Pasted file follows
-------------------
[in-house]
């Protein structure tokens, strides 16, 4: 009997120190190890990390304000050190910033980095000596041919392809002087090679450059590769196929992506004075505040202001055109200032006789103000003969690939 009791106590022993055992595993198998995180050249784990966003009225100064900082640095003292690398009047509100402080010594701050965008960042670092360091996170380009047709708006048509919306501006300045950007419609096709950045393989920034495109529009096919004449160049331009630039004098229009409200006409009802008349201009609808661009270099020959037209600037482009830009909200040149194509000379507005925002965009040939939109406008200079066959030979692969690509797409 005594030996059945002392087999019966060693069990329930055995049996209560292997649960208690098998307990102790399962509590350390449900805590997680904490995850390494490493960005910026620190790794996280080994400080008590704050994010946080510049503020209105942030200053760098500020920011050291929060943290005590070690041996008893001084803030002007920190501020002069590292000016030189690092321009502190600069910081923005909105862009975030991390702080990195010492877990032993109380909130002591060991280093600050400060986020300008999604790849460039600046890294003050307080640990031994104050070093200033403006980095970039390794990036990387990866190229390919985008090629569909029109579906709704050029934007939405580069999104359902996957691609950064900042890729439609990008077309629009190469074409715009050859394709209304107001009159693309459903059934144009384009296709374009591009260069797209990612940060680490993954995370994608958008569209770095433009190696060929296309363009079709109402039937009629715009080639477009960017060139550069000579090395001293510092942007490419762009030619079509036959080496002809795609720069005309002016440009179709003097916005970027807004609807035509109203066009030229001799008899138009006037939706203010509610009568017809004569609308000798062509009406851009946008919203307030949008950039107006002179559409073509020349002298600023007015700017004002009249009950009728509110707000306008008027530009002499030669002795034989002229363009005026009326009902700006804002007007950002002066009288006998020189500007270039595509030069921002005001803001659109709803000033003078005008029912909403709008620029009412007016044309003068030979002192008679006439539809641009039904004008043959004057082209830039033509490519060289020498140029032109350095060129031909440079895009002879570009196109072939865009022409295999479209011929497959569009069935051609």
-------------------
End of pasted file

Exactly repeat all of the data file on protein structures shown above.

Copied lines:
[in-house]
């Protein structure tokens, strides 16, 4: 009997120190190890990390304000050190910033980095000596041919392809002087090679450059590769196929992506004075505040202001055109200032006789103000003969690939 009791106590022993055992595993198998995180050249784990966003009225100064900082640095003292690398009047509100402080010594701050965008960042670092360091996170380009047709708006048509919306501006300045950007419609096709950045393989920034495109529009096919004449160049331009630039004098229009409200006409009802008349201009609808661009270099020959037209600037482009830009909200040149194509000379507005925002965009040939939109406008200079066959030979692969690509797409 005594030996059945002392087999019966060693069990329930055995049996209560292997649960208690098998307990102790399962509590350390449900805590997680904490995850390494490493960005910026620190790794996280080994400080008590704050994010946080510049503020209105942030200053760098500020920011050291929060943290005590070690041996008893001084803030002007920190501020002069590292000016030189690092321009502190600069910081923005909105862009975030991390702080990195010492877990032993109380909130002591060991280093600050400060986020300008999604790849460039600046890294003050307080640990031994104050070093200033403006980095970039390794990036990387990866190229390919985008090629569909029109579906709704050029934007939405580069999104359902996957691609950064900042890729439609990008077309629009190469074409715009050859394709209304107001009159693309459903059934144009384009296709374009591009260069797209990612940060680490993954995370994608958008569209770095433009190696060929296309363009079709109402039937009629715009080639477009960017060139550069000579090395001293510092942007490419762009030619079509036959080496002809795609720069005309002016440009179709003097916005970027807004609807035509109203066009030229001799008899138009006037939706203010509610009568017809004569609308000798062509009406851009946008919203307030949008950039107006002179559409073509020349002298600023007015700017004002009249009950009728509110707000306008008027530009002499030669002795034989002229363009005026009326009902700006804002007007950002002066009288006998020189500007270039595509030069921002005001803001659109709803000033003078005008029912909403709008620029009412007016044309003068030979002192008679006439539809641009039904004008043959004057082209830039033509490519060289020498140029032109350095060129031909440079895009002879570009196109072939865009022409295999479209011929497959569009069935051609």